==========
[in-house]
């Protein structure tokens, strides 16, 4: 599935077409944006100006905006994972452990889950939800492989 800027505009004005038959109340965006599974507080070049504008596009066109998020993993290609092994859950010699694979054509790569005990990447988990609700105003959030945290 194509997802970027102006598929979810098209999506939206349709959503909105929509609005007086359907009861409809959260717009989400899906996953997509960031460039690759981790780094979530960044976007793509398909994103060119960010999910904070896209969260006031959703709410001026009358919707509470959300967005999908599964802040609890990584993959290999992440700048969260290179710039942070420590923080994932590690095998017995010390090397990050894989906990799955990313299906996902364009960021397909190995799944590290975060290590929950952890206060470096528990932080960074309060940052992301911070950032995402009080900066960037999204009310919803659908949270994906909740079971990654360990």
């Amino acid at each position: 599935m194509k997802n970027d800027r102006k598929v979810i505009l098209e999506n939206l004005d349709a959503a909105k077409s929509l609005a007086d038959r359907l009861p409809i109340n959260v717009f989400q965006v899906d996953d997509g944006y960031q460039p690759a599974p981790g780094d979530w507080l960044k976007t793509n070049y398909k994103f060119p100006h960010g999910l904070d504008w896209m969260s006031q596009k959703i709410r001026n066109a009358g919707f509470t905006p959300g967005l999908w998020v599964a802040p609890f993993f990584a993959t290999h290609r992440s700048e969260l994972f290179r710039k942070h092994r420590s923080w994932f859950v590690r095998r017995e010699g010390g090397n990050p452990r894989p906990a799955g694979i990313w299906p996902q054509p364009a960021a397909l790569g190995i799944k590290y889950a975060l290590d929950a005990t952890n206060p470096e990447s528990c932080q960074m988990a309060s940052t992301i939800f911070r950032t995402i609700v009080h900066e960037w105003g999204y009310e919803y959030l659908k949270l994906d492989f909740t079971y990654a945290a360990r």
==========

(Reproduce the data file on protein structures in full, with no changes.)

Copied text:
[in-house]
């Protein structure tokens, strides 16, 4: 599935077409944006100006905006994972452990889950939800492989 800027505009004005038959109340965006599974507080070049504008596009066109998020993993290609092994859950010699694979054509790569005990990447988990609700105003959030945290 194509997802970027102006598929979810098209999506939206349709959503909105929509609005007086359907009861409809959260717009989400899906996953997509960031460039690759981790780094979530960044976007793509398909994103060119960010999910904070896209969260006031959703709410001026009358919707509470959300967005999908599964802040609890990584993959290999992440700048969260290179710039942070420590923080994932590690095998017995010390090397990050894989906990799955990313299906996902364009960021397909190995799944590290975060290590929950952890206060470096528990932080960074309060940052992301911070950032995402009080900066960037999204009310919803659908949270994906909740079971990654360990």
């Amino acid at each position: 599935m194509k997802n970027d800027r102006k598929v979810i505009l098209e999506n939206l004005d349709a959503a909105k077409s929509l609005a007086d038959r359907l009861p409809i109340n959260v717009f989400q965006v899906d996953d997509g944006y960031q460039p690759a599974p981790g780094d979530w507080l960044k976007t793509n070049y398909k994103f060119p100006h960010g999910l904070d504008w896209m969260s006031q596009k959703i709410r001026n066109a009358g919707f509470t905006p959300g967005l999908w998020v599964a802040p609890f993993f990584a993959t290999h290609r992440s700048e969260l994972f290179r710039k942070h092994r420590s923080w994932f859950v590690r095998r017995e010699g010390g090397n990050p452990r894989p906990a799955g694979i990313w299906p996902q054509p364009a960021a397909l790569g190995i799944k590290y889950a975060l290590d929950a005990t952890n206060p470096e990447s528990c932080q960074m988990a309060s940052t992301i939800f911070r950032t995402i609700v009080h900066e960037w105003g999204y009310e919803y959030l659908k949270l994906d492989f909740t079971y990654a945290a360990r």